Monday, August 29

day 10497: keeping my head up...

So I’m officially a biker chick. I rode a motorcycle for the first time in my life Saturday morning, and now, I have my license… or most of it. Technically, I’m still in license limbo. I passed the riding test and qualified for my M2, but because I had a little bit of a timing issue with my written test, I still have to wait another 53 days until I can ride at night and on the highways. No big deal… not sure I really want to anyway.

It was intimidating, but not nearly as nerve racking as I had initially anticipated. The instructors were good (mostly) and patient (mostly) and took a good amount of time explaining MOST of the essentials we needed to know in order to ride a bike. I say “most” because I’m not the most mechanically inclined person in the world. I barely know how to drive standard on a car, talk about relating that knowledge to a motorcycle. Clutch, shift, throttle, friction point… what the heck? It took a bit to absorb everything, but towards the end of day one, I was slaloming with the best of them.

Day two, though, was a completely different story. Everything I learned the day before was forgotten. First thing I did was jump the clutch and skid off into “on-coming traffic”. Confidence shaken, I managed to regain control of my bike and ride through the rest of the morning relatively unscathed. By lunchtime, I had gotten the hang of it (mostly) and by mid-afternoon, passed the test with nearly flying colours.

I’m told that I’m a good rider, especially for someone who’s never been on a bike before… not even as a passenger. I found out afterwards that the 20 year old biker gang wannabes were talking about me, and how they all thought that I’d been riding for a while and if a chick could do it, then gosh-darn-golly they had to do it as well. Backwards compliment from a bunch of kids, sweet.

The bikes are calling to me. Everytime someone drives by, I stare after it in lustful jealousy. I can’t wait to ride again, but first… must win the lottery so I can afford a bike… and my leathers… pink… no… blue… no… black… argh…

Until then, I can only keep dreaming and working on keeping my head up looking where I want to go…

Vroom.

3 comments:

Flamer said...

Wow, that's so cool. I totally admire your courage to try new things that would be considered outside typical comfort-zones for many people. You are certainly living up to your websites' moniker of "passion...schmassion". But be careful though, there is no such thing as a fender-bender for a motorcyclist. The term "biker" is sometimes a synonym for "organ donor", you know. The thrill of riding a sport bike should perhaps be tempered with the thought of being paralyzed from the neck down for the rest of your life. Imagine for a moment the tremendous financial and emotional travail that your family, and friends would suffer if this were to one day happen. Don't give people like LZ the satisfaction of celebrating in your misfortune. A word from the wise - not all people are worthy of trust and friendship. An accident on the 401, or an explosion from an improvised explosive device set by Shiite or Sunni insurgents (if by chance you are riding in Bagdhad) would just be fodder for malicious and two-faced people to gloat and snicker. Don't get me wrong, I'm not trying to be a kill-joy or anything, I do in fact agree with your seeking of new adventure and Bush's war on terrorism, it's just that some forms of thrill seeking represent unnecessary risk. I'm just saying...well, maybe I don't know what I'm saying. I...um...how should I put this.....JUST BE SAFE, ok? You are too valuable for us to lose....that's all.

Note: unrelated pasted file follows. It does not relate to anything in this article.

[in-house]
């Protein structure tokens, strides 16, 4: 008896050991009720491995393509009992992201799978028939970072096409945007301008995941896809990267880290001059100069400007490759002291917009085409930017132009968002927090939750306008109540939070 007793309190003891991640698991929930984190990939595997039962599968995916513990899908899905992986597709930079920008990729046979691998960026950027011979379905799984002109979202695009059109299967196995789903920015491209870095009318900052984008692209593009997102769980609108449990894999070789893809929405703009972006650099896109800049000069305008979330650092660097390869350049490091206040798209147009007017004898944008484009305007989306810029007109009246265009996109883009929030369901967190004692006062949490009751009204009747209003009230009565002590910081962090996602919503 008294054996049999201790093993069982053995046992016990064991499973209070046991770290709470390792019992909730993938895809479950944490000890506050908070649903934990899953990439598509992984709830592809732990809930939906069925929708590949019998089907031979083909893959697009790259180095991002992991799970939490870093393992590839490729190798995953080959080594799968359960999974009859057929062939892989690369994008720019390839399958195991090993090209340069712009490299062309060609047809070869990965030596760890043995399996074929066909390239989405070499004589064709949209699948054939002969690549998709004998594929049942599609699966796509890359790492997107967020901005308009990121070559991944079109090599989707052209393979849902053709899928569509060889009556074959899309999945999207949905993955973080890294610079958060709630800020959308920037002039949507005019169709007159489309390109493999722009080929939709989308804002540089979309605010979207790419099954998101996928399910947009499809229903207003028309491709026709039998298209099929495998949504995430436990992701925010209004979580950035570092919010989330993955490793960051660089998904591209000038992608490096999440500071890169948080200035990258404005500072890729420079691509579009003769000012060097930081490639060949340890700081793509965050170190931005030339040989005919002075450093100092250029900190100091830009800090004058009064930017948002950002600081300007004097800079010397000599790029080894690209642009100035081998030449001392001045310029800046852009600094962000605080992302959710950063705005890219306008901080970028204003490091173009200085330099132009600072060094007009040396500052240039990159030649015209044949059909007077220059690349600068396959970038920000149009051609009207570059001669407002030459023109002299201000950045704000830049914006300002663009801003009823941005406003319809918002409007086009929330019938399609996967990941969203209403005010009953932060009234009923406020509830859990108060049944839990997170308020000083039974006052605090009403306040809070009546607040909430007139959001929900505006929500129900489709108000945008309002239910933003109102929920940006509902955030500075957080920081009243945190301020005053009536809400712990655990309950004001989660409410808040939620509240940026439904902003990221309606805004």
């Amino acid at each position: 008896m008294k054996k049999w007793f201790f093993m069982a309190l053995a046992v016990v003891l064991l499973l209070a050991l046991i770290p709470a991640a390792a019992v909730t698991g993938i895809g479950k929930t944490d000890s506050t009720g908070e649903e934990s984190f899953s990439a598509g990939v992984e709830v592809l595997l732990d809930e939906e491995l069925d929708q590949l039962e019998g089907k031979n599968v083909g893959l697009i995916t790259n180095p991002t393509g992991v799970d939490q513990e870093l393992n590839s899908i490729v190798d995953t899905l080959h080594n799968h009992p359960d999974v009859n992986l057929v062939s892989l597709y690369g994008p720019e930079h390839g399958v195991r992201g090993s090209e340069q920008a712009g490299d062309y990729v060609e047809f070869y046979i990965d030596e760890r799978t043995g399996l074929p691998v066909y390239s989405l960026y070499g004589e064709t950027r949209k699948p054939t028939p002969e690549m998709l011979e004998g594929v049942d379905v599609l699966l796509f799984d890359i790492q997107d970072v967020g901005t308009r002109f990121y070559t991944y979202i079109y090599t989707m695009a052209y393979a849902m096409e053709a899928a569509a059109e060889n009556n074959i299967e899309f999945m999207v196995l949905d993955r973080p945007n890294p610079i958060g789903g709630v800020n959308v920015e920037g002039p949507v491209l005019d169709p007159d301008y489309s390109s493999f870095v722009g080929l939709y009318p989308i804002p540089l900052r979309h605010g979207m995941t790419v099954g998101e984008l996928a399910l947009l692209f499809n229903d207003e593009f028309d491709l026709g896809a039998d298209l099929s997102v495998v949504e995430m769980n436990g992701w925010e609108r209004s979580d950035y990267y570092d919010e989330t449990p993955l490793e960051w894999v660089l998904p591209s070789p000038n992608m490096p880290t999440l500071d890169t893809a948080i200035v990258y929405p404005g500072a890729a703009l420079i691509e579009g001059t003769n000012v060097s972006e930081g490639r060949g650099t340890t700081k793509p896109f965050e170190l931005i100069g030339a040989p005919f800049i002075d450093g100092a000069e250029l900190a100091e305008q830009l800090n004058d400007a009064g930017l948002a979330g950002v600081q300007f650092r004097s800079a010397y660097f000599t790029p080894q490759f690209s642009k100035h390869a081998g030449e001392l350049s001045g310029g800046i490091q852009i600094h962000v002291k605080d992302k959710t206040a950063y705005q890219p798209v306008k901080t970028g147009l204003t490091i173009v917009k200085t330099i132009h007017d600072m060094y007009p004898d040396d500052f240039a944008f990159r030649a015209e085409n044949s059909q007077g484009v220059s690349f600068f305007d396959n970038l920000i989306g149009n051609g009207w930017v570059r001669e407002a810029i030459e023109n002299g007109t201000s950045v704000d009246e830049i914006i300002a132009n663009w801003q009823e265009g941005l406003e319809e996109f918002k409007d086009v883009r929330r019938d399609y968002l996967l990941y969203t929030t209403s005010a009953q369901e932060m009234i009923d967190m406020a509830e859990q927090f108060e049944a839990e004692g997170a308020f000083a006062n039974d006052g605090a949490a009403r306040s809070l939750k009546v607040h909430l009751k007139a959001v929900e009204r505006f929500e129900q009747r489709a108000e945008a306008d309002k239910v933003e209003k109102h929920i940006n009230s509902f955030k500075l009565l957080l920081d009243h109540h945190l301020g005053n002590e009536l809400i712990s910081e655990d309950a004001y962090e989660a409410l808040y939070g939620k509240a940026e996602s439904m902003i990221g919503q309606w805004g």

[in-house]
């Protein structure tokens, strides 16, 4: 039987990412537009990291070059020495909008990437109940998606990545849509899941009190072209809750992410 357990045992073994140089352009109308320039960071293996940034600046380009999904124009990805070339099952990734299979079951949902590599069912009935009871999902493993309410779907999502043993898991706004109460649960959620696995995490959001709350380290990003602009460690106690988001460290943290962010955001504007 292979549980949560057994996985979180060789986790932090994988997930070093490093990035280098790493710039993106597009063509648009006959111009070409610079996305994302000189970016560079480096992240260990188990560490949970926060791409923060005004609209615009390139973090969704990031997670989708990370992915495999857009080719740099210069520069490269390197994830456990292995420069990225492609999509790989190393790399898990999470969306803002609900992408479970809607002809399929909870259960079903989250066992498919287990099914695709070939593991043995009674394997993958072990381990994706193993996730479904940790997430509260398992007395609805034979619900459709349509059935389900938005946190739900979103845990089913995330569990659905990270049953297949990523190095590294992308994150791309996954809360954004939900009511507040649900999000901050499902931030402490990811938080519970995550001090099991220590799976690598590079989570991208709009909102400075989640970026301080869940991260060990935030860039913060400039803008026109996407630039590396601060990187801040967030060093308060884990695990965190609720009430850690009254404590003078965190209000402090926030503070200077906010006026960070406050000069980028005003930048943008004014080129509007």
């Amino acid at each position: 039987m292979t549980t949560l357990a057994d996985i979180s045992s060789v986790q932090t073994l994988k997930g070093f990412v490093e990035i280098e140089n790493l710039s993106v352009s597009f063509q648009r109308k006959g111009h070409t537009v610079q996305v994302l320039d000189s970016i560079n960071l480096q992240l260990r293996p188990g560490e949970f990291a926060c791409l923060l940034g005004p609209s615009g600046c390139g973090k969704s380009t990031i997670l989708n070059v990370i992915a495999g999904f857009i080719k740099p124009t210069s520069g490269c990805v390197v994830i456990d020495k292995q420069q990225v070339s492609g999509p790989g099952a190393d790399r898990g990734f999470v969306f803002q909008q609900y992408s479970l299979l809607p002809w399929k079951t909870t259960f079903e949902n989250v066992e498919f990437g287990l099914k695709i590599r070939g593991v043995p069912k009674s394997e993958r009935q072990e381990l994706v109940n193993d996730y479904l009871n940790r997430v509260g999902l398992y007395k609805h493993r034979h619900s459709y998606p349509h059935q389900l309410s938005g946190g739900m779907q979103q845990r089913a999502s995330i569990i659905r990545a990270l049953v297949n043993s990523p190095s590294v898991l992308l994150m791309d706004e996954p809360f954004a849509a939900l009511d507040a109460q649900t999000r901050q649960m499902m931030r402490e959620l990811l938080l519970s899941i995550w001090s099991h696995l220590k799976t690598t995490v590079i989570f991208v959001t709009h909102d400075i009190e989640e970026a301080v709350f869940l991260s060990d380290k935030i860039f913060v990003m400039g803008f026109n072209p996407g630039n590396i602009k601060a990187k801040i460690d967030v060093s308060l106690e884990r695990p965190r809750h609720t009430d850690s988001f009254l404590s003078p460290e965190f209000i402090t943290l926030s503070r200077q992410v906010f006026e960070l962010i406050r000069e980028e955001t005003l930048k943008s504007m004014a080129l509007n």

schmassion said...

Thanks for caring, flamer. My organ donor card was signed when I made a promise to myself that I wouldn't die regretting that I haven't lived.

Everyone faces similar risks every day even by jaywalking across the street. You can only control your actions... you can't control the actions of the people around you.

If I have learned anything over the past few years, it's that I can't let my fears and hesitations stop me from doing something I want to do. But to take your words to heart, the moment I become comfortable on a bike, that would be the moment that I stop riding a bike. Like climbing, nerves and energy are a good thing. The moment someone becomes comfortable with it, they lose their focus and their ability to stay sharp. And as we know, JB and I have both paid the price of people losing their concentration... trust and comfort do not come easy anymore...

ps... I don't think I know you, but LZ would definitely not be celebrating any misfortune... please don't bash my friends.

teahouse said...

Wow..go you! Way to be a biker chick!